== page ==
09:26:39.255060 IP 192.168.1.30.35474 > router.example.com.domain: 11533+ A? p2p.anlian.co. (31)
    09:26:39.255171 IP router.example.com > 192.168.1.30: ICMP host router.example.com unreachable - admin prohibited, length 67
    09:26:39.256390 IP 192.168.1.30.38702 > router.example.com.domain: 11534+ A? p2p.anlian.co. (31)
    09:26:39.256489 IP router.example.com > 192.168.1.30: ICMP host router.example.com unreachable - admin prohibited, length 67
    09:26:41.272833 IP 192.168.1.30.37976 > router.example.com.domain: 11535+ A? p2p.anlian.co. (31)
    09:26:41.273096 IP router.example.com > 192.168.1.30: ICMP host router.example.com unreachable - admin prohibited, length 67
    09:26:41.273923 IP 192.168.1.30.50096 > router.example.com.domain: 11536+ A? p2p.anlian.co. (31)
    09:26:41.274022 IP router.example.com > 192.168.1.30: ICMP host router.example.com unreachable - admin prohibited, length 67
    09:26:41.274857 IP 192.168.1.30.36165 > router.example.com.domain: 11537+ A? p2p.anlian.co. (31)
    09:26:41.274956 IP router.example.com > 192.168.1.30: ICMP host router.example.com unreachable - admin prohibited, length 67
    09:26:43.292613 IP 192.168.1.30.58809 > router.example.com.domain: 11538+ A? p2p.anlian.co. (31)
    09:26:43.292800 IP router.example.com > 192.168.1.30: ICMP host router.example.com unreachable - admin prohibited, length 67
    09:26:43.293694 IP 192.168.1.30.33953 > router.example.com.domain: 11539+ A? p2p.anlian.co. (31)
    09:26:43.293800 IP router.example.com > 192.168.1.30: ICMP host router.example.com unreachable - admin prohibited, length 67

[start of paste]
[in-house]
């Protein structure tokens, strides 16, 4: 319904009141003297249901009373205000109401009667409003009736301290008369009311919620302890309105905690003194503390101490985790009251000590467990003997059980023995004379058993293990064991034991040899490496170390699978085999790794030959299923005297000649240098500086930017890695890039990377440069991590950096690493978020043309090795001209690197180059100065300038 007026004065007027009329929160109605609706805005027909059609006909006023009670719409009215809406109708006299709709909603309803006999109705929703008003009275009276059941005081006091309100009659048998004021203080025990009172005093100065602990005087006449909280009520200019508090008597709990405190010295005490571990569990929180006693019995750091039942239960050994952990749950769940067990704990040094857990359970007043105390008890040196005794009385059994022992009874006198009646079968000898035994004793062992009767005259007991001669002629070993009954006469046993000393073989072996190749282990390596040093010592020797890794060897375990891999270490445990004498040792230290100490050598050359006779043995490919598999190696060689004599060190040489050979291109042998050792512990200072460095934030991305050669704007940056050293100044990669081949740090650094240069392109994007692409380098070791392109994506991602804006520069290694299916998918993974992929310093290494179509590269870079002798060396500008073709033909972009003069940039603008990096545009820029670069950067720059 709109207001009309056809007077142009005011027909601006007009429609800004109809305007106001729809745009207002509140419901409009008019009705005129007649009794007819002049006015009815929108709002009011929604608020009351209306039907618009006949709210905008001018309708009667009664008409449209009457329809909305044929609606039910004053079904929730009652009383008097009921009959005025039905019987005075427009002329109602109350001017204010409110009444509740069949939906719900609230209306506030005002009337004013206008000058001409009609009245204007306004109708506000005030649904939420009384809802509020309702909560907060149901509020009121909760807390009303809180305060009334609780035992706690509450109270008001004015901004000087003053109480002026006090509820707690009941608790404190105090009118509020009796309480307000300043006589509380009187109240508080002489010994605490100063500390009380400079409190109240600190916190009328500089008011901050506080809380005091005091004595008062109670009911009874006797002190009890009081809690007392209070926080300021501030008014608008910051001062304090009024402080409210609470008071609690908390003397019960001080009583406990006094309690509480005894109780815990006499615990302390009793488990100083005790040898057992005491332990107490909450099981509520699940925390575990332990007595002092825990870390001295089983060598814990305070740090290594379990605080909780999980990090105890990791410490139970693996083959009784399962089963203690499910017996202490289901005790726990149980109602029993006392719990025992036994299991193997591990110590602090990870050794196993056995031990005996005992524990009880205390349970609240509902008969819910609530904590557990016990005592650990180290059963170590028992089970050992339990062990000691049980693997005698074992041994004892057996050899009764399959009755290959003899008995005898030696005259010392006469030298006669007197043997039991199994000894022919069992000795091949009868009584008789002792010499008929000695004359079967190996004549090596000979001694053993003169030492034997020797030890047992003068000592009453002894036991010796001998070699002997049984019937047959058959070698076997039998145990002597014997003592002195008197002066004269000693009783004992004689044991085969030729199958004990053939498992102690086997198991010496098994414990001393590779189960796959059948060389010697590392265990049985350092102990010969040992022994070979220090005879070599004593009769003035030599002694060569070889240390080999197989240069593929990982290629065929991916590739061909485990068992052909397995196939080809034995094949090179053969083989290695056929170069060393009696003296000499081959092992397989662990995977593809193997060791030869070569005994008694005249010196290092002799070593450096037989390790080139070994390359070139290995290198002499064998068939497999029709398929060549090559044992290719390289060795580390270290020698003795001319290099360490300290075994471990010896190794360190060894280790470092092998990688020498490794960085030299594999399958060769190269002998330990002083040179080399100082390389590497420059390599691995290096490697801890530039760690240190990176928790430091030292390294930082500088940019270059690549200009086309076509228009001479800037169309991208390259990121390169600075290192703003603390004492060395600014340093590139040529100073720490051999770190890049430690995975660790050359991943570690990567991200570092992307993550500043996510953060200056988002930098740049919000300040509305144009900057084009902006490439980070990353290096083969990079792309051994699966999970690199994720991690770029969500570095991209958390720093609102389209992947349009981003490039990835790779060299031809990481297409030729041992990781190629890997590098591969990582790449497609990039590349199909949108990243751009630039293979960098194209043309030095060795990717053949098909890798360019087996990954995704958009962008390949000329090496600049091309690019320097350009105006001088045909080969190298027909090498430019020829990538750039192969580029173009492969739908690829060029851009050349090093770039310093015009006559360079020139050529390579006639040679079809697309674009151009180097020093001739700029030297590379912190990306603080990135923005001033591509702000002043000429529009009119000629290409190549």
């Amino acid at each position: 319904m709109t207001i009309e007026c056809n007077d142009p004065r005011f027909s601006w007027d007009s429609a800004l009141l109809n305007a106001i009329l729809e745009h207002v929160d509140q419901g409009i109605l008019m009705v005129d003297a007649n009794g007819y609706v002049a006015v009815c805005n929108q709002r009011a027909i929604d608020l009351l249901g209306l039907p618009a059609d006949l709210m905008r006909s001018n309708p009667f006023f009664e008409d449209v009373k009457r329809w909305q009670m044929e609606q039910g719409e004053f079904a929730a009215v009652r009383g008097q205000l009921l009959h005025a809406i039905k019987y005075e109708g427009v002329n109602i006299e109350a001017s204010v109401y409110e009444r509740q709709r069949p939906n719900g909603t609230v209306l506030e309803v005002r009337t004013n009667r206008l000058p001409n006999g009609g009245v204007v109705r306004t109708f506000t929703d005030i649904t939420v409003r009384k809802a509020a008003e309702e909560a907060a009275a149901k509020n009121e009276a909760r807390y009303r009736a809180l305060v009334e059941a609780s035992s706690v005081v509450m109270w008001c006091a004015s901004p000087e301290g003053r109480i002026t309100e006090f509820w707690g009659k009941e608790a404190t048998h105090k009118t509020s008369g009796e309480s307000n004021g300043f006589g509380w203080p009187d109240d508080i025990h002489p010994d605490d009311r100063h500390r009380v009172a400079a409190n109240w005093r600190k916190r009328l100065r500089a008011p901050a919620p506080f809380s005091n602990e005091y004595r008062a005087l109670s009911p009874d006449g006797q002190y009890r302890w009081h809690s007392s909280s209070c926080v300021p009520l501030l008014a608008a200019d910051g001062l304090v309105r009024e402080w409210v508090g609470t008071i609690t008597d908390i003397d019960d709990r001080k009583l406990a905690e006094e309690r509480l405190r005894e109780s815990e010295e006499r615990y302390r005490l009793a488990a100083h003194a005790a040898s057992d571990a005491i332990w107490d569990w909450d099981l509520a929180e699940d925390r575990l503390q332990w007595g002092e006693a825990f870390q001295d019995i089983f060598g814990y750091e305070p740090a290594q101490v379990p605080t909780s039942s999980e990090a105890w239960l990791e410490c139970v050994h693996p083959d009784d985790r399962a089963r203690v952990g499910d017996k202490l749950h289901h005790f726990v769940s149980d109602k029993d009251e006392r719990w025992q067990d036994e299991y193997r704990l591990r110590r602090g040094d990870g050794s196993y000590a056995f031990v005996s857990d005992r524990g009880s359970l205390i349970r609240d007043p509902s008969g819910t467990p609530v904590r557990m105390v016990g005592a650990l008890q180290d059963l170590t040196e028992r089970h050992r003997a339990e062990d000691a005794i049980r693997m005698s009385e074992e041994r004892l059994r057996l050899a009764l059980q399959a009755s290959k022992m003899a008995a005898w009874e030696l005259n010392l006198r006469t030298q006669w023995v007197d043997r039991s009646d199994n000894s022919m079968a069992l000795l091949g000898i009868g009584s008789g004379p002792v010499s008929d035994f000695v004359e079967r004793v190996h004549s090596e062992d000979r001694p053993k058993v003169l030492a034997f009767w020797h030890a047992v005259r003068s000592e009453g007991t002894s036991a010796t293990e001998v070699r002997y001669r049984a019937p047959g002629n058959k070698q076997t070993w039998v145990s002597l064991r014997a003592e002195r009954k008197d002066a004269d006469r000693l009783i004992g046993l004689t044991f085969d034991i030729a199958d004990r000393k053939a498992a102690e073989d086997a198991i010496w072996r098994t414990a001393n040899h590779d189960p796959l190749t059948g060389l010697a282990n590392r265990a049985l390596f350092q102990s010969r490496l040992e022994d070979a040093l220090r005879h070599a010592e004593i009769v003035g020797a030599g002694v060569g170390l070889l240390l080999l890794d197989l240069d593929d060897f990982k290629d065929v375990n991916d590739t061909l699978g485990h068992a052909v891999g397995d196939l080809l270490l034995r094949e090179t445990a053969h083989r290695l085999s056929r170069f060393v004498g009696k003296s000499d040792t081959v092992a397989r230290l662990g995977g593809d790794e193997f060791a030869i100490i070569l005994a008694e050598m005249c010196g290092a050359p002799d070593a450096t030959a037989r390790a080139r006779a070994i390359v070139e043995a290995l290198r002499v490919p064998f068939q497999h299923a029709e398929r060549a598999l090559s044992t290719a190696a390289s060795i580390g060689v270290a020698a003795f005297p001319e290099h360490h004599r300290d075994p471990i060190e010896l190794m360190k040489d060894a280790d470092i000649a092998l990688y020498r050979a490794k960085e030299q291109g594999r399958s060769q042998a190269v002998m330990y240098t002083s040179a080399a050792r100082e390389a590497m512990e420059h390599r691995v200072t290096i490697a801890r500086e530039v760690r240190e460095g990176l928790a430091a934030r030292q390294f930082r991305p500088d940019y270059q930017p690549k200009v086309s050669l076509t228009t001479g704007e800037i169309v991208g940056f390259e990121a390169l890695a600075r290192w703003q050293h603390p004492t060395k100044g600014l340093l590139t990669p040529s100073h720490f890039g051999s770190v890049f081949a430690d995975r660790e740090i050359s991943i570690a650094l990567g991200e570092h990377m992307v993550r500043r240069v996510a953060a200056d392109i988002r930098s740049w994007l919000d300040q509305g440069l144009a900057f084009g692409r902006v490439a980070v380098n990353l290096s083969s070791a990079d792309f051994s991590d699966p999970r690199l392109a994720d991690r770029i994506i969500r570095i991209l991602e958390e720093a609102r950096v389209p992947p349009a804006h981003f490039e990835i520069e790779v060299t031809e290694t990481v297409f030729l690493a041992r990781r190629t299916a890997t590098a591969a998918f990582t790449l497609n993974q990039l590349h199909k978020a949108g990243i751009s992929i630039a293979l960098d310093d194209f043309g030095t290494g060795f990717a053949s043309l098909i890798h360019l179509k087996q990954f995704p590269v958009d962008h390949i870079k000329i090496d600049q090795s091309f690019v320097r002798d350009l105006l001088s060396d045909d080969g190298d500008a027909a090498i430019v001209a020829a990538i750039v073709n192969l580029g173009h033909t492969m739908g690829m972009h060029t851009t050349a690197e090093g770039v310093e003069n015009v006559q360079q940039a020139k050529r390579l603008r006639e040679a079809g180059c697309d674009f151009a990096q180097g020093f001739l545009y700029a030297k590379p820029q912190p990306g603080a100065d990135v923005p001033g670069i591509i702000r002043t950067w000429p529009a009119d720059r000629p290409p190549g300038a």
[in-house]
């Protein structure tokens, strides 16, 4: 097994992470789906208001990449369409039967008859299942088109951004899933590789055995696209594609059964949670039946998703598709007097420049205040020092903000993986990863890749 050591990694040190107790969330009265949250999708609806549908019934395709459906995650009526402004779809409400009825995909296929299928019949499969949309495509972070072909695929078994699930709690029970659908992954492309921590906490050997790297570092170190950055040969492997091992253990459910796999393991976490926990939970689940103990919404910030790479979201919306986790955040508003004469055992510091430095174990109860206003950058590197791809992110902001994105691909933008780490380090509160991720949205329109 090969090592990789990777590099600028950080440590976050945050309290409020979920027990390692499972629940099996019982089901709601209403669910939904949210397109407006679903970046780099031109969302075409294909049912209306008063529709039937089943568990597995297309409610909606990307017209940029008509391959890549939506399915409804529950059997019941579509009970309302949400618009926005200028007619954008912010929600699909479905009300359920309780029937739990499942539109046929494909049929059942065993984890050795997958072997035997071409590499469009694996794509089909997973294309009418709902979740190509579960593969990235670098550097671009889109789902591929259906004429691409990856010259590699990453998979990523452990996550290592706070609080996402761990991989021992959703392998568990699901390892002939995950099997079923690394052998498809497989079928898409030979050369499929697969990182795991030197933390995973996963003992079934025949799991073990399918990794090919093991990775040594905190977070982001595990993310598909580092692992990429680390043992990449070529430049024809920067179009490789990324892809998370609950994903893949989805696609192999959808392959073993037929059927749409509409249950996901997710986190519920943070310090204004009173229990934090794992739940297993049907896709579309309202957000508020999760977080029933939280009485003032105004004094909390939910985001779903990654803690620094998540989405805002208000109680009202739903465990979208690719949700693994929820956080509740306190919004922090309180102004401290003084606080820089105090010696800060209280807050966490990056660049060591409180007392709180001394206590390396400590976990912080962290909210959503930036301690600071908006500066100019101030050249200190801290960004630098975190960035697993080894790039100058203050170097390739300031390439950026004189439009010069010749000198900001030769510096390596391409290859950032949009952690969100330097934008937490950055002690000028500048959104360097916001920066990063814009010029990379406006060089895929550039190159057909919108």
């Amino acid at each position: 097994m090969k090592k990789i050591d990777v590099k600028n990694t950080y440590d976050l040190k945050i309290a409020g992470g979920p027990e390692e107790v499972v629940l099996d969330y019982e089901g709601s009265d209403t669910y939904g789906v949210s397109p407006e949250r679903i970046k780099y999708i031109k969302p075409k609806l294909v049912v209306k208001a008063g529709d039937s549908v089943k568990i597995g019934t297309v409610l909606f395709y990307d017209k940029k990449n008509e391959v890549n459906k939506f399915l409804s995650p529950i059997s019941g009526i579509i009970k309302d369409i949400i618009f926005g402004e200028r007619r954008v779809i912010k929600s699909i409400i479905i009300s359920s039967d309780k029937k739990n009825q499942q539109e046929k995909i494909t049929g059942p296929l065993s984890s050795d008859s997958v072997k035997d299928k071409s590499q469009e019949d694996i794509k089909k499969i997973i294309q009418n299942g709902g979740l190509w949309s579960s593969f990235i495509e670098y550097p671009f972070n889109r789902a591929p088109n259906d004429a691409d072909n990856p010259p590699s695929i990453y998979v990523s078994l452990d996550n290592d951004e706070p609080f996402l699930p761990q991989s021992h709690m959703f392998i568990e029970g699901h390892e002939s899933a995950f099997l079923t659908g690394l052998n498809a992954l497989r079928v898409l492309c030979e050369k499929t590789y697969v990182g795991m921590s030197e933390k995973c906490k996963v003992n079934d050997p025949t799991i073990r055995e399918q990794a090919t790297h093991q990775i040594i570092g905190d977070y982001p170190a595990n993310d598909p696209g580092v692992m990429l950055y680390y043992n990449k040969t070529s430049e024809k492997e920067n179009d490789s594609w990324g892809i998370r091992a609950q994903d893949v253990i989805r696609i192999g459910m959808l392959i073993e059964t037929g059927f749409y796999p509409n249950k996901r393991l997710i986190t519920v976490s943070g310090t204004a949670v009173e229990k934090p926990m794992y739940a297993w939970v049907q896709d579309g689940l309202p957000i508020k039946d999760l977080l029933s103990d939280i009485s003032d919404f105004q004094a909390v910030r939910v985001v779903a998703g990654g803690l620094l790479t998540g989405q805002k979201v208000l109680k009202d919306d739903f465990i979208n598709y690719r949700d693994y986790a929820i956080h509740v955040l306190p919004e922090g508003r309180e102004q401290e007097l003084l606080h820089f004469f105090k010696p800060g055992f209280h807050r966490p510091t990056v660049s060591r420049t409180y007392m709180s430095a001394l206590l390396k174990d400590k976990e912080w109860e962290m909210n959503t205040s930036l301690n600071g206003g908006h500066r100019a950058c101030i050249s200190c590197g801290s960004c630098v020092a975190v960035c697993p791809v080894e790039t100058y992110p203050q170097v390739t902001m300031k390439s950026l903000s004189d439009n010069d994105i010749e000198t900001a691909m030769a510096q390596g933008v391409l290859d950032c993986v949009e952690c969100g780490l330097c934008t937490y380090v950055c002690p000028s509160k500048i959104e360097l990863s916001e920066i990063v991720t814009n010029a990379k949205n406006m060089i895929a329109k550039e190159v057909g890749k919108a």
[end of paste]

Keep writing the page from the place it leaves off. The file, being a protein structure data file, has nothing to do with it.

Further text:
09:26:43.294944 IP 192.168.1.30.37312 > router.example.com.domain: 11540+ A? p2p.anlian.co. (31)
    09:26:43.295039 IP router.example.com > 192.168.1.30: ICMP host router.example.com unreachable - admin prohibited, length 67
    09:26:45.312929 IP 192.168.1.30.34936 > router.example.com.domain: 11541+ A? p2p.anlian.co. (31)
    09:26:45.313133 IP router.example.com > 192.168.1.30: ICMP host router.example.com unreachable - admin prohibited, length 67
    09:26:45.315165 IP 192.168.1.30.32893 > router.example.com.domain: 11542+ A? p2p.anlian.co. (31)
    09:26:45.315265 IP router.example.com > 192.168.1.30: ICMP host router.example.com unreachable - admin prohibited, length 67
    09:26:45.316177 IP 192.168.1.30.60287 > router.example.com.domain: 11543+ A? p2p.anlian.co. (31)
    09:26:45.316273 IP router.example.com > 192.168.1.30: ICMP host router.example.com unreachable - admin prohibited, length 67
    09:26:46.287401 ARP, Request who-has 192.168.1.30 tell router.example.com, length 28
    09:26:46.288148 ARP, Reply 192.168.1.30 is-at 58:e8:76:01:05:fe (oui Unknown), length 46
    09:26:47.332854 IP 192.168.1.30.57413 > router.example.com.domain: 11544+ A? p2p.anlian.co. (31)
    09:26:47.333058 IP router.example.com > 192.168.1.30: ICMP host router.example.com unreachable - admin prohibited, length 67
    09:26:47.334285 IP 192.168.1.30.35320 > router.example.com.domain: 11545+ A? p2p.anlian.co. (31)
    09:26:47.334409 IP router.example.com > 192.168.1.30: ICMP host router.example.com unreachable - admin prohibited, length 67
    09:26:47.335774 IP 192.168.1.30.51734 > router.example.com.domain: 11546+ A? p2p.anlian.co. (31)
After connecting with the browser, it appears to dial home to China, to a peer-to-peer network.   People seem to answer questions they know nothing about.

With that out of the way, let's see what we have.  I first ran NMAP against the camera :
    root@kali:~# map -sT -O 192.168.1.30
    Starting Nmap 7.60 ( https://nmap.org ) at 2018-01-20 08:33 MST
    Nmap scan report for 192.168.128.31
    Host is up (0.0031s latency).
    Not shown: 996 closed ports
    PORT     STATE SERVICE
    23/tcp   open  telnet
    80/tcp   open  http
    554/tcp  open  rtsp
    7000/tcp open  afs3-fileserver
    No exact OS matches for host (If you know what OS is running on it, see https://nmap.org/submit/ ).
    TCP/IP fingerprint:
    OS:SCAN(V=7.60%E=4%D=1/20%OT=23%CT=1%CU=39315%PV=Y%DS=2%DC=I%G=Y%TM=5A63616
    OS:2%P=x86_64-pc-linux-gnu)SEQ(SP=11%GCD=FA00%ISR=9C%TI=I%CI=I%TS=U)OPS(O1=
    OS:M5B4%O2=M5B4%O3=M5B4%O4=M5B4%O5=M5B4%O6=M5B4)WIN(W1=FFFF%W2=FFFF%W3=FFFF
    OS:%W4=FFFF%W5=FFFF%W6=FFFF)ECN(R=Y%DF=N%T=41%W=FFFF%O=M5B4%CC=N%Q=)T1(R=Y%
    OS:DF=N%T=41%S=O%A=S+%F=AS%RD=0%Q=)T2(R=Y%DF=N%T=100%W=0%S=Z%A=S%F=AR%O=%RD